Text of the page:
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Sea bream

Sparus aurata

Gilthead sea bream (Sparus aurata) is the only species of sea


bream which is currently farmed on alarge scale. It is common
throughout the Mediterranean and is also found along the
Eastern Atlantic coasts, from the United Kingdom to the
Canary Islands. Its Latin name comes from the characteristic
golden band between its eyes. It can live in marine waters as
well as in the brackish waters of coastal lagoons. Commonly
seen in rocky or sandy bottoms, it can also be found in seagrass beds. During the spawning period (October to December),
adults move into deeper waters. The young fry migrate to
coastal or estuarine water in early spring. This species is hermaphrodite, maturing as amale throughout the first or second
year of its life and then as afemale throughout the second or
third year. It feeds on molluscs, crustaceans and small fish.

Farming
Traditionally, sea bream have been farmed extensively in the
coastal lagoons and brackish ponds of northern Italy (vallicoltura) and in southern Spain (esteros). In the 1980s it was
successfully reproduced in captivity and intensive rearing systems (especially sea cages) were developed, Since then this
species has become one of the main products of European
aquaculture.

In coastal lagoons, sea bream are generally reared with mullet, seabass and eels. Either they feed naturally under extensive systems, or they feed under semi-extensive systems
where the available natural food is supplemented with additional feed. In intensive systems, sea bream are fattened with
commercial pellets in land-based tanks or, for alarge part of
their production (in the Mediterranean and the Canary Islands)
in sea cages.
On average, sea bream reach commercial size after one and
ahalf years.

Production and trade


Most sea bream come from aquaculture. The EU is by far the
biggest producer worldwide, followed by Turkey. Within the EU,
Greece is the largest producer, followed by Spain. Trade between
the EU and third countries is very limited. On the other hand,
intra-EU trade is substantial, Greece being the major exporter
towards Italy, Portugal, France and Spain.

Biosphoto

Initially, farming mainly involved capturing juveniles, but now


most of the sea bream production comes from juveniles produced in technologically sophisticated hatcheries requiring
skilled staff. Its hermaphroditism makes proper broodstock
management essential. Adult fish are prepared for spawning
by controlling exposure to daylight (photo-manipulation) and
temperature. The male fertilises the females eggs, which float
on the waters surface. They are then collected and transported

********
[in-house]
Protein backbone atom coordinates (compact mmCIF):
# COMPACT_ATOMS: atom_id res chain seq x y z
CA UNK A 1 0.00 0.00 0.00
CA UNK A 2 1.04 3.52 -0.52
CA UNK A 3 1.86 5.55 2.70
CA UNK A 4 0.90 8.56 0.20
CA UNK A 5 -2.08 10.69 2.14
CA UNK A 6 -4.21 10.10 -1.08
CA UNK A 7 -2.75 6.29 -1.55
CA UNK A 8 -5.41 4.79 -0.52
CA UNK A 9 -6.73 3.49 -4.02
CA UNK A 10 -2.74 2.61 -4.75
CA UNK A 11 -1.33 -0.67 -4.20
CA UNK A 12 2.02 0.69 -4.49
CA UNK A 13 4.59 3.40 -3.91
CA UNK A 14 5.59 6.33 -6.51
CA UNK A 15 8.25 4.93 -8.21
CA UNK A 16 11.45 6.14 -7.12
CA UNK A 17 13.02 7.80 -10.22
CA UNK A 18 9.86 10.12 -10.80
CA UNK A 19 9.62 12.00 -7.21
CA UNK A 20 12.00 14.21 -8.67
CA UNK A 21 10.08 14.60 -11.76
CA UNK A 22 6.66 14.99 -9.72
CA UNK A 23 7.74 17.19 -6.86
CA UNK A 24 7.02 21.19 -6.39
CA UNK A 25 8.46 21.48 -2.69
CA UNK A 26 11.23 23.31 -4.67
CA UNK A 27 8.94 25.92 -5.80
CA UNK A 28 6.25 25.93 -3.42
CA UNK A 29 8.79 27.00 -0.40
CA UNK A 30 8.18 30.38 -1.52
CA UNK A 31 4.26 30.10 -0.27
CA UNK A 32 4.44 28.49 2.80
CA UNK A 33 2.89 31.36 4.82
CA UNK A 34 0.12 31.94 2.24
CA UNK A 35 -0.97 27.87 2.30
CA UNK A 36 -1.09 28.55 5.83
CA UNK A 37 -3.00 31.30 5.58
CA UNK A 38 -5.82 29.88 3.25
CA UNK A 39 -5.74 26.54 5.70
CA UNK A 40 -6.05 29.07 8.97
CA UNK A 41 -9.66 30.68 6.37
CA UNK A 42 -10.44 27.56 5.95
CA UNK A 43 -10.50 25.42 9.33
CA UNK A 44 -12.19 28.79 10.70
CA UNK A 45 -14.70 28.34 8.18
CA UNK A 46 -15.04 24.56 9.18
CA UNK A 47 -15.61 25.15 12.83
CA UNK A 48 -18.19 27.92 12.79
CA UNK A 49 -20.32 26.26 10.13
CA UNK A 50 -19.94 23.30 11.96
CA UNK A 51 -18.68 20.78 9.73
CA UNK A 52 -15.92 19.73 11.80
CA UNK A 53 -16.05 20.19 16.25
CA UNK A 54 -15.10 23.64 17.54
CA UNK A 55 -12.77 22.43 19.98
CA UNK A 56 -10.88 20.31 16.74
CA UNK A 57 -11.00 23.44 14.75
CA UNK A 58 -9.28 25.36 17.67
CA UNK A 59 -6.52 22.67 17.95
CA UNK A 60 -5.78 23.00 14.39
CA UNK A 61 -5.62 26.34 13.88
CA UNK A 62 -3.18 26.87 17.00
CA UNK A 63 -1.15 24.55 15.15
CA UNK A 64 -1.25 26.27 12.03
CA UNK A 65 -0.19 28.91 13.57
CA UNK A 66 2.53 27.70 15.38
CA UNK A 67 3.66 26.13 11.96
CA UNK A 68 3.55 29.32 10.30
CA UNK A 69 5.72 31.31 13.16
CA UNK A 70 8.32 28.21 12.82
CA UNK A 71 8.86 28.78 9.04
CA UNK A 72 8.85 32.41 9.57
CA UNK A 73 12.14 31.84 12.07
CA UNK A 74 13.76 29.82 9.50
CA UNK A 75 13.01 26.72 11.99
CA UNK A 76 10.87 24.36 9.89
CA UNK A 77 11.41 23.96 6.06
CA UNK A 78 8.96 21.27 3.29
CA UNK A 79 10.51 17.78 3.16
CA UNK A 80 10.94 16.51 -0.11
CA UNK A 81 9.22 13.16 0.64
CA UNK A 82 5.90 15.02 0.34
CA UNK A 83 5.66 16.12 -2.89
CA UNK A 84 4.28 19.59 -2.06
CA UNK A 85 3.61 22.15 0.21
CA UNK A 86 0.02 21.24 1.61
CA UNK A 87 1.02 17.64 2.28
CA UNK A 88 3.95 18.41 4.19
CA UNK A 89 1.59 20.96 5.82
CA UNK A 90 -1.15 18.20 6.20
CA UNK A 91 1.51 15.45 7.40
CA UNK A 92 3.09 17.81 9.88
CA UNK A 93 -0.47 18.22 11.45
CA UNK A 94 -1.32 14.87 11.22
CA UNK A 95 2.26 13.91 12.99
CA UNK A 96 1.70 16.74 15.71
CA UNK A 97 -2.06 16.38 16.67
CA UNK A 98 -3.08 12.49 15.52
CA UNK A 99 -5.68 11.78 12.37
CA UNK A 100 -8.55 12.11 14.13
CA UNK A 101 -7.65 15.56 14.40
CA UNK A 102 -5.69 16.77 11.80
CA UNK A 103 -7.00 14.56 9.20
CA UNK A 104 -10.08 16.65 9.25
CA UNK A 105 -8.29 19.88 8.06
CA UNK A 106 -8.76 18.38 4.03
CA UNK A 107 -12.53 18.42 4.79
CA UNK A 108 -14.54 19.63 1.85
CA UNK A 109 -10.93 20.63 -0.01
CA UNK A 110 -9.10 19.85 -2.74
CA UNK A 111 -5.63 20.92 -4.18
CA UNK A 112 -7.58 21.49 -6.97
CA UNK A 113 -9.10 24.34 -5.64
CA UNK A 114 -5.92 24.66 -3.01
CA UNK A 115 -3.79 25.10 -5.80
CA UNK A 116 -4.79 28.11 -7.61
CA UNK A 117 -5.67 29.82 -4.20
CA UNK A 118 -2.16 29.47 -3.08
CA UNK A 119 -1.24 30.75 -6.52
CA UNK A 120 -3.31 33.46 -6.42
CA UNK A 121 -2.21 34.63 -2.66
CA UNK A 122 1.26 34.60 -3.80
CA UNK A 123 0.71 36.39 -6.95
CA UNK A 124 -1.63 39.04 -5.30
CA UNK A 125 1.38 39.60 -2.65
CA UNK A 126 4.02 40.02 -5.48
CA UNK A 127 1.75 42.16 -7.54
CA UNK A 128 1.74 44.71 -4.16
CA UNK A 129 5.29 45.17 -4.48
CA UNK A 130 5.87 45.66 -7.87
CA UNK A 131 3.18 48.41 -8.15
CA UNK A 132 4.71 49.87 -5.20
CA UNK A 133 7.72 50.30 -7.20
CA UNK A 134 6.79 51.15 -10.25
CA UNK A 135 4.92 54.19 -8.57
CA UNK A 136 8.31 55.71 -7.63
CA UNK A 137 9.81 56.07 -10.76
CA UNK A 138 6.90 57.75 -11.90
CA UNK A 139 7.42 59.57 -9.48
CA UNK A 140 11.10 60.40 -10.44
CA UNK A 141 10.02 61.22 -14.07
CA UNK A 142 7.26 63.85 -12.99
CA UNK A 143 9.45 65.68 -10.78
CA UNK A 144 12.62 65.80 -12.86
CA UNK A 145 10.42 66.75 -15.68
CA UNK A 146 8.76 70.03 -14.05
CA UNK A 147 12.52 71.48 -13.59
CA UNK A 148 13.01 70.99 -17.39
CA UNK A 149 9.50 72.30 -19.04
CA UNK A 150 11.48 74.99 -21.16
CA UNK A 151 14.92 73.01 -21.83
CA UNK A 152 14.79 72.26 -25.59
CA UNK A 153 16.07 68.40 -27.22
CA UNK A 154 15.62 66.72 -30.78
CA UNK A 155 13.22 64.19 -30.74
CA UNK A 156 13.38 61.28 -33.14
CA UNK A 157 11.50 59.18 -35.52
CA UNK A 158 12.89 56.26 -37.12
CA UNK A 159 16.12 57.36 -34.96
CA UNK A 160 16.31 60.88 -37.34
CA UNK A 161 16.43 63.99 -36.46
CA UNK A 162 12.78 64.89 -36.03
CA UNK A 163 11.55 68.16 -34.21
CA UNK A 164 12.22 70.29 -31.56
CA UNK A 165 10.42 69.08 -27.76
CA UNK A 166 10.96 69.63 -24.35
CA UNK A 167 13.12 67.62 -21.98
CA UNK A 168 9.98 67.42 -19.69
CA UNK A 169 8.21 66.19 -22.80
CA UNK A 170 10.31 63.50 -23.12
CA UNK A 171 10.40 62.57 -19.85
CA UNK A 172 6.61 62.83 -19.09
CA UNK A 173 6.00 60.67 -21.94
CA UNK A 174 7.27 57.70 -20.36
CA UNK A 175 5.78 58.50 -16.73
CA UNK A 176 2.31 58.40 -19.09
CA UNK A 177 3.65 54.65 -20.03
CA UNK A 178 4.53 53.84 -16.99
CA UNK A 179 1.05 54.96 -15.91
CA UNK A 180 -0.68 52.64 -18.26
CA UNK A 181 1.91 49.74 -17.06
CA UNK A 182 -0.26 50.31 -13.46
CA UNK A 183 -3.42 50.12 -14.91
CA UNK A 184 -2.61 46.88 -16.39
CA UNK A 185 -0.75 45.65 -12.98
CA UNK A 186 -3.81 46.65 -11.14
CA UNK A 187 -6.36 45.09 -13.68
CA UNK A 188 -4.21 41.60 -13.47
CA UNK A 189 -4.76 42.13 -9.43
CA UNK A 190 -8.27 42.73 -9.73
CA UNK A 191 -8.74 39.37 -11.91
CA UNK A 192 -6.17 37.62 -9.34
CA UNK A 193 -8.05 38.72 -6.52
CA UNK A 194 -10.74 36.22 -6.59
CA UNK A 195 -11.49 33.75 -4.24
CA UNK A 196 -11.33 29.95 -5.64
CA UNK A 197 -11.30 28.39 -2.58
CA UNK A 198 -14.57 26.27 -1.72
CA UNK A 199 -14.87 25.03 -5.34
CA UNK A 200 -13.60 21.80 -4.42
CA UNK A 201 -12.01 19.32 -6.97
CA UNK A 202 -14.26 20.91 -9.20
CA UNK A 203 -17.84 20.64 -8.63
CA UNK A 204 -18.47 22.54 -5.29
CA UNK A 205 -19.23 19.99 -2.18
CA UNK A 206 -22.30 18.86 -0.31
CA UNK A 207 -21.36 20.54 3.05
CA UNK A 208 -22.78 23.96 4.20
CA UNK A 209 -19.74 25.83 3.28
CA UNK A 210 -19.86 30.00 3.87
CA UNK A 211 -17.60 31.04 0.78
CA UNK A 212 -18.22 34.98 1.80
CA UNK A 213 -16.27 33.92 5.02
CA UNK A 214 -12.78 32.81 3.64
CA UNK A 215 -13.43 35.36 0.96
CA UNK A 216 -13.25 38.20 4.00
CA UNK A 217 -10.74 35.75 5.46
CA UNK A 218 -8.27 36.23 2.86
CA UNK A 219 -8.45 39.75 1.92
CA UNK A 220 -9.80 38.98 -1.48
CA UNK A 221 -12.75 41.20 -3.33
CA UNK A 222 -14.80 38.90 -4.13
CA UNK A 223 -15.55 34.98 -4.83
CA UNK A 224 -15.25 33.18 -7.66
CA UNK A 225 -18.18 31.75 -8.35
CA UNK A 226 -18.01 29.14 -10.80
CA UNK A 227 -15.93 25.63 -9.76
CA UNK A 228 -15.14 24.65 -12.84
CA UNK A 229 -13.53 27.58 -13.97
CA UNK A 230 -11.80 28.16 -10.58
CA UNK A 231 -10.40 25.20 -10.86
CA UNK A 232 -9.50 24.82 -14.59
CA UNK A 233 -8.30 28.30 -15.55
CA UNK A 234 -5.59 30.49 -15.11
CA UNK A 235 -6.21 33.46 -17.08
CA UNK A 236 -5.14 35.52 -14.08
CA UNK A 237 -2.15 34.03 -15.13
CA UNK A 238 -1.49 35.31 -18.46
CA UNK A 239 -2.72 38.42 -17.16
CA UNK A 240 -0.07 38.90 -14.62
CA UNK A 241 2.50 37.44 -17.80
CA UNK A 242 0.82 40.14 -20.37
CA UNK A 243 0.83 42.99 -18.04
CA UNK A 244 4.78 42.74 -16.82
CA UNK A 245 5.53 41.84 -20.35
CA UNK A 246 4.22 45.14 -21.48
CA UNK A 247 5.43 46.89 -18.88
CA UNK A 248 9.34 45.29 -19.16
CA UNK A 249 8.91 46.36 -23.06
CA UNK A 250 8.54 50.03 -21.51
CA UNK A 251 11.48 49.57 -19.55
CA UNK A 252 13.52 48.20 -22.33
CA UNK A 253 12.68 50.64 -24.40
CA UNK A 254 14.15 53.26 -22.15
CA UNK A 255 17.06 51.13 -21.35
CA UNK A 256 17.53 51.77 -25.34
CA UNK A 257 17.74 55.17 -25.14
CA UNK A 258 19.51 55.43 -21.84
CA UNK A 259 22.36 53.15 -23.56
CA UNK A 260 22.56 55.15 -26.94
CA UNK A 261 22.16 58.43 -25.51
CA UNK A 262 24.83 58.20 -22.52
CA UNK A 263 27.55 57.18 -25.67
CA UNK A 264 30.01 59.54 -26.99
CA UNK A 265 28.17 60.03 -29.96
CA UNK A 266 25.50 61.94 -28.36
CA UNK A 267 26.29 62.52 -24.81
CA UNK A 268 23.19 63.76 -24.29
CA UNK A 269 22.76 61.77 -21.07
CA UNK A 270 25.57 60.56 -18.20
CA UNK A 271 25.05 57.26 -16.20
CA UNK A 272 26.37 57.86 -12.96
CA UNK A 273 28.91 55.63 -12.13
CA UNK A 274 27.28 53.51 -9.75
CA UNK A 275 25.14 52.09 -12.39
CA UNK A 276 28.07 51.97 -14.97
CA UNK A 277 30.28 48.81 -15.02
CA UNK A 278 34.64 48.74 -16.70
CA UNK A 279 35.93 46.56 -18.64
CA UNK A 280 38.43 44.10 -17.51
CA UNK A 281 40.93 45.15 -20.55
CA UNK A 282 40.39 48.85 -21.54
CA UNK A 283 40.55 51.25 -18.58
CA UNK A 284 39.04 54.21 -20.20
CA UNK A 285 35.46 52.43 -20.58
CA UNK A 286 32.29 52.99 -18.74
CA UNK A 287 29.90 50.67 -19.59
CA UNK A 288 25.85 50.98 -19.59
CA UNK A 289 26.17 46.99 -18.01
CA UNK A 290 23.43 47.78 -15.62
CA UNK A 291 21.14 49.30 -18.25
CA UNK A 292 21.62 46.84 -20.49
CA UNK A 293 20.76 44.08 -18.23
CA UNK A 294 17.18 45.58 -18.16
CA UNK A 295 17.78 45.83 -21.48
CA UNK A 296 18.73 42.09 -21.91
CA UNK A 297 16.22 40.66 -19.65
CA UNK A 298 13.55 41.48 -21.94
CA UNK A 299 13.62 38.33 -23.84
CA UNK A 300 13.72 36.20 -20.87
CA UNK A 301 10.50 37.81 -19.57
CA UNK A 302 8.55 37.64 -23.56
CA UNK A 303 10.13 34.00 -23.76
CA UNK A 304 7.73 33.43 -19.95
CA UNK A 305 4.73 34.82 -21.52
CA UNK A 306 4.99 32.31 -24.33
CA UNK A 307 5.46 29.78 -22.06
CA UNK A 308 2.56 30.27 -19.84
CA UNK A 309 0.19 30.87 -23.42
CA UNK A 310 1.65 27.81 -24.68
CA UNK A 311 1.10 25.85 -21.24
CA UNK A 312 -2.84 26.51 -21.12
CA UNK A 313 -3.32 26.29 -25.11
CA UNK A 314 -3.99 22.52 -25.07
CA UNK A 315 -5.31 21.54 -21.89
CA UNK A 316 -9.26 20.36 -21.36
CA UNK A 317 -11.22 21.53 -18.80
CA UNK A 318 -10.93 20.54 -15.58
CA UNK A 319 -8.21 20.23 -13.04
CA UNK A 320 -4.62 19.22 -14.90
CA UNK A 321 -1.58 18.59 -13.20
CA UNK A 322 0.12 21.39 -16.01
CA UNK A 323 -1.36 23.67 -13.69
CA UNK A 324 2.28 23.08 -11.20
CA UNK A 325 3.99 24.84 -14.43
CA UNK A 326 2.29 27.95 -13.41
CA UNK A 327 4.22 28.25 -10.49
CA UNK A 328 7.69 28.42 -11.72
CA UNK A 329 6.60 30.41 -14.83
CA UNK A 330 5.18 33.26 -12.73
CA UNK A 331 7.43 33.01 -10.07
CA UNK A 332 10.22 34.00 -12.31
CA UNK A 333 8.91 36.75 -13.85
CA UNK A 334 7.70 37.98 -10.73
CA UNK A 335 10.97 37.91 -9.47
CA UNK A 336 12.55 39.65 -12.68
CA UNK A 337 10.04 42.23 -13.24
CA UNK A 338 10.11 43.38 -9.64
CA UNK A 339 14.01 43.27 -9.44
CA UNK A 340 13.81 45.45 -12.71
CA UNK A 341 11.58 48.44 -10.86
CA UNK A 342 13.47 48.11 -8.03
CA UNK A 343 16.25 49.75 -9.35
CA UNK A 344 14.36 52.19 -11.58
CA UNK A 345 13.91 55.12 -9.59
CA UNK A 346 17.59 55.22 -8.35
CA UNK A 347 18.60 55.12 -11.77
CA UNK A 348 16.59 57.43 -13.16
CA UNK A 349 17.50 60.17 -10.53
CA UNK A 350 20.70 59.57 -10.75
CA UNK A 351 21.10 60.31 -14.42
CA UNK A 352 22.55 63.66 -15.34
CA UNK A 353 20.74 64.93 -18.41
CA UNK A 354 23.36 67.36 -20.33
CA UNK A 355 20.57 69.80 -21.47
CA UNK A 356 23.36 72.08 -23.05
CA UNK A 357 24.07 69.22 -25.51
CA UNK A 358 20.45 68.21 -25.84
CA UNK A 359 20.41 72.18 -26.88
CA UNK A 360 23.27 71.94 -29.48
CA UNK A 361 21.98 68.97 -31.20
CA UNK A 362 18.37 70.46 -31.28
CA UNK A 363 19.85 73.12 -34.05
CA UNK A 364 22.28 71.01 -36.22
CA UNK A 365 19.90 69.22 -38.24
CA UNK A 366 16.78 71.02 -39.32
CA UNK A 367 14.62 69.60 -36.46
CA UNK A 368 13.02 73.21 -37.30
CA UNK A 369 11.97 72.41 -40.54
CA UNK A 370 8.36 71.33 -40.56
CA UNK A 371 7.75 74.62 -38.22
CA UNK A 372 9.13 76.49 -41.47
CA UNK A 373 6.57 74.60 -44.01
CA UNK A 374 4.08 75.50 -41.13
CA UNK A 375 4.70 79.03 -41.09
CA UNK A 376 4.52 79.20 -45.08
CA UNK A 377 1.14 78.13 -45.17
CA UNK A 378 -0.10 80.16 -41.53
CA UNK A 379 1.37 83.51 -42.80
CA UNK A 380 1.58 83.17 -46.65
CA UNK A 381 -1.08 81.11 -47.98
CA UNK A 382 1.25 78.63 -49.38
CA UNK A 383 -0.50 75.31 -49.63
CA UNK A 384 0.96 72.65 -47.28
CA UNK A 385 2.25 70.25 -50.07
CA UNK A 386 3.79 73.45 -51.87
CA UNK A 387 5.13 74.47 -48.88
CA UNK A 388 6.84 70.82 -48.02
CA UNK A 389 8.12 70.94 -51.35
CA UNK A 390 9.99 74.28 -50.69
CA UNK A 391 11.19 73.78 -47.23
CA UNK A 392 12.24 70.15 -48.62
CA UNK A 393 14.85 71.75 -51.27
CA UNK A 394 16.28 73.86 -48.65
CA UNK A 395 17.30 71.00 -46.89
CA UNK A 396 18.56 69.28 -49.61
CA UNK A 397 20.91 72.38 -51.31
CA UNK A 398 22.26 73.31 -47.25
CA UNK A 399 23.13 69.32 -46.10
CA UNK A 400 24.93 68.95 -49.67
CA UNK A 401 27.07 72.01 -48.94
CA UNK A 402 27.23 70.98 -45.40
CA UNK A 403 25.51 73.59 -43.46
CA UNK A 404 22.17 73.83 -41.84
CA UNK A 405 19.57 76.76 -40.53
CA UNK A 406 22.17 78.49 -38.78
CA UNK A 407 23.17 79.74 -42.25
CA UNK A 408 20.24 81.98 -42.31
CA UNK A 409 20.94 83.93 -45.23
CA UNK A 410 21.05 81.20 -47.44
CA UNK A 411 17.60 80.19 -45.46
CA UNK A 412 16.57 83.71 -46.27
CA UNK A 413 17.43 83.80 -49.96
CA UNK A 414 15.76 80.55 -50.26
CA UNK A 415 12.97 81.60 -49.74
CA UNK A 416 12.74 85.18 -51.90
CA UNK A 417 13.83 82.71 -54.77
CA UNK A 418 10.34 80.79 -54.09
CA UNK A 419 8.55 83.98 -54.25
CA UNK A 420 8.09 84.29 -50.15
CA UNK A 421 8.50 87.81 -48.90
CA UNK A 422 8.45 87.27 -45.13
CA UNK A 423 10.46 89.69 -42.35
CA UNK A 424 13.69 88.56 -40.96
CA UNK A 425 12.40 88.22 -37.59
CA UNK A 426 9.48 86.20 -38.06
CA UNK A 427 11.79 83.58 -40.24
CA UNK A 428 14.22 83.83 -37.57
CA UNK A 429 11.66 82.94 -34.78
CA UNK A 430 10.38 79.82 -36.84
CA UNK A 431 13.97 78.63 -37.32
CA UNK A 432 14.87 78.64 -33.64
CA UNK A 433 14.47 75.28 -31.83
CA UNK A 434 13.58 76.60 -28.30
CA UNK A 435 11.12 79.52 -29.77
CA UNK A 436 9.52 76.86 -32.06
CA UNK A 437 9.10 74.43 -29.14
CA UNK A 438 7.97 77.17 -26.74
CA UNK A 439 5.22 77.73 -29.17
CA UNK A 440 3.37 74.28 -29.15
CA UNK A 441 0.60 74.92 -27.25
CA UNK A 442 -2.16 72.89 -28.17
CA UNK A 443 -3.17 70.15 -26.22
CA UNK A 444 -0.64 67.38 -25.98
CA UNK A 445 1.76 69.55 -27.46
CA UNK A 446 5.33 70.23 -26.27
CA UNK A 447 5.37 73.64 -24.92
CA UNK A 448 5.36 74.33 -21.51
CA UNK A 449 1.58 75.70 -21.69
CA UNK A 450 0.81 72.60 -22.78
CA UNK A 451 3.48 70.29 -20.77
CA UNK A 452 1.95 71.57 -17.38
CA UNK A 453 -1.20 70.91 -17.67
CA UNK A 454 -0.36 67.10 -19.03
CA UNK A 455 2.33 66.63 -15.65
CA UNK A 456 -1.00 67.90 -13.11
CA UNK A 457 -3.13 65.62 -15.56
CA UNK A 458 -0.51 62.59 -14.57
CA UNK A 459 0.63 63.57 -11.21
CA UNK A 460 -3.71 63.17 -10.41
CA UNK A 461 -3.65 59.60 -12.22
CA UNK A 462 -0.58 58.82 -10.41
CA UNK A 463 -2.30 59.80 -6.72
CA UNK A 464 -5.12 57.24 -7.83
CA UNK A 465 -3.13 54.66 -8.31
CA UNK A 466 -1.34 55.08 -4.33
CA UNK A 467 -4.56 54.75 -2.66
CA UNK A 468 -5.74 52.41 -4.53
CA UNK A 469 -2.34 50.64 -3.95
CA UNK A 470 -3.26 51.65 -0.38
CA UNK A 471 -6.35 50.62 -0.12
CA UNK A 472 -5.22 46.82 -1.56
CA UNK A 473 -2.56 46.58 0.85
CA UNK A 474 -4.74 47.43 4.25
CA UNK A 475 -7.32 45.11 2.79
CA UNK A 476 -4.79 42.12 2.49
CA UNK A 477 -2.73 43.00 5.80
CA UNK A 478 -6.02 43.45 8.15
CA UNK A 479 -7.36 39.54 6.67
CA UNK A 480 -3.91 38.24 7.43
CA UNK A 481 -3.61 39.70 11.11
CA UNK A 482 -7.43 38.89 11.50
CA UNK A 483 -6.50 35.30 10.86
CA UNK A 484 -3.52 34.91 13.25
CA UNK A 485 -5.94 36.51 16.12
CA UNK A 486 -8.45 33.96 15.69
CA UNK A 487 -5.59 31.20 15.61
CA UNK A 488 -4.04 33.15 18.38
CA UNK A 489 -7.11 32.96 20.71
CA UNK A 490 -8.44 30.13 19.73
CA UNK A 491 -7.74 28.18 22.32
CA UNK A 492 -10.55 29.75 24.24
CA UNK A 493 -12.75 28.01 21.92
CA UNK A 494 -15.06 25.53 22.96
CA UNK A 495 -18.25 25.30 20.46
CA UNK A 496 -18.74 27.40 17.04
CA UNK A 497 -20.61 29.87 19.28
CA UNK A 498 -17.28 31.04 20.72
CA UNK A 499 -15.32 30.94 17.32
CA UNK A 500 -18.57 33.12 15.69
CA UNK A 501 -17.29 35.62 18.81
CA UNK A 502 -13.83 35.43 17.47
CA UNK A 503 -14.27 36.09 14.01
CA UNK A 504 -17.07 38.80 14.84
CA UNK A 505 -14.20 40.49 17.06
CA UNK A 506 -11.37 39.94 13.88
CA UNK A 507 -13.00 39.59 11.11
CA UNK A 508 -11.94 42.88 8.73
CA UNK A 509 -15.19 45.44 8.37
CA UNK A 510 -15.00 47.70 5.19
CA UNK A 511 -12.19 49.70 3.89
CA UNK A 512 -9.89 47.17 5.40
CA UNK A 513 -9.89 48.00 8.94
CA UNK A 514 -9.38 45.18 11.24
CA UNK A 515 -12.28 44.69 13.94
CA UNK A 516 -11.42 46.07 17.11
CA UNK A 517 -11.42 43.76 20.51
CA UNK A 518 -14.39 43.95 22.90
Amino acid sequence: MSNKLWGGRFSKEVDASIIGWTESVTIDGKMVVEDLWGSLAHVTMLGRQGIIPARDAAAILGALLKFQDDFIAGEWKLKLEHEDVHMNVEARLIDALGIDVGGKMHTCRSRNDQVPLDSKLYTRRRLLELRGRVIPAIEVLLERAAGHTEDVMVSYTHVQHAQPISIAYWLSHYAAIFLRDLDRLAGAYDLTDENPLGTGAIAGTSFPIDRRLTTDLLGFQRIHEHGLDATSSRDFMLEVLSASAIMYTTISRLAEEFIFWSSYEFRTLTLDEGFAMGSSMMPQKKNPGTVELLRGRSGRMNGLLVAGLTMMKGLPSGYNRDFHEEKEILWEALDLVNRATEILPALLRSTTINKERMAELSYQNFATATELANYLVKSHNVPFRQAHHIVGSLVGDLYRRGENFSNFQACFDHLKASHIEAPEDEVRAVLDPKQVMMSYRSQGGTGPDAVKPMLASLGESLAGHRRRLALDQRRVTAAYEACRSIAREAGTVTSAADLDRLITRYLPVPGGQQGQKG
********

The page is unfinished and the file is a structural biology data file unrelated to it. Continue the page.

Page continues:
to incubation tanks, where they hatch 48 hours later. After three
or four days the larvae will have absorbed their yolk sac and
can start feeding: first on adiet of microscopic algae and zooplankton, then on artemia, and finally on high-protein inert feed.

F i s h e r i e s a n d a q u a c u l t u r e i n E u r o p e I N o 5 9 I d e c e mb e r 2 0 1 2

Biology

Presentation on the market


Like seabass, sea bream is nearly always presented as awholeportion sized fish in the chilled section of sales outlets.

EU sea bream supply


and trade* (2009)
(million EUR)
400

Nutritional value per 100 g


(average)

350
300

Calories: 128 kcal


Protein: 21 g
Selenium: 7 g
Vitamin D: 0,87 g
EPA: 327mg
DHA: 555 mg

250
200
150
100
50
0

production

imports
from extra EU

exports
to extra EU

* from fishery and aquaculture.


Source: Eurostat.

Sea bream wit

h herbs and ta

penade

Recipe for 4 pe

ople

4 sea bream
(each weighing
approx. 300 g)
2 stems of ba
sil
1 sprig of thym
e
1 onion
4 garlic clove
s

EU sea bream aquaculture


production (2009)

3 soup spoons
of olive oil
1 small pot of
tapenade
2 lemons
2 courgettes
Salt and pepp
er

Instructions

1. Thinly slice
the onion, finely
chop the herbs,
and thinly slice
crush one clove
the other three.
of garlic
2. Scale, gut,
wash and dry th
e sea bream. St
the chopped he
uff the fish with
rbs mixed with
half
the
of tapenade, pe
pper and the gr clove of garlic, one spoonful
ated zest of on
3. Place the fis
e lemon.
h on a plate an
d sprin
in cling film an
d leave in the fri kle with olive oil. Wrap the dis
dg
h
or overnight.
e to marinate fo
r at least one ho
4. Soften the
ur,
onions and finely
sliced garlic in fry
Lightly season
ing pan on a m
with salt and pe
edium-heat.
pper and pour lem
Keep warm.
on juice over th
e mixture.
5. Using a pe
eler, cut long rib
bons of
in salted, boilin
g water. Drain th courgette peel and blanch th
em
e courgette ribbo
the onion and ga
ns and mix with
rlic sauce.
6. Drain the se
a brea
fifteen minutes. m and bake them at 180 for
approximately
7. Place the fis
h on a warm pl
at
e su
Sprinkle over th
e remaining ch rrounded by the courgette ribbo
opped herbs an
ns.
d serve with th
e tapenade.
Recipe provide
d by Chef David
Monier (Euro-To
ques Belgium)

over 50000tonnes
from 20000 to 30000tonnes
from 5000 to 10000tonnes
less than 5000tonnes

Source: Eurostat.

intra
EU trade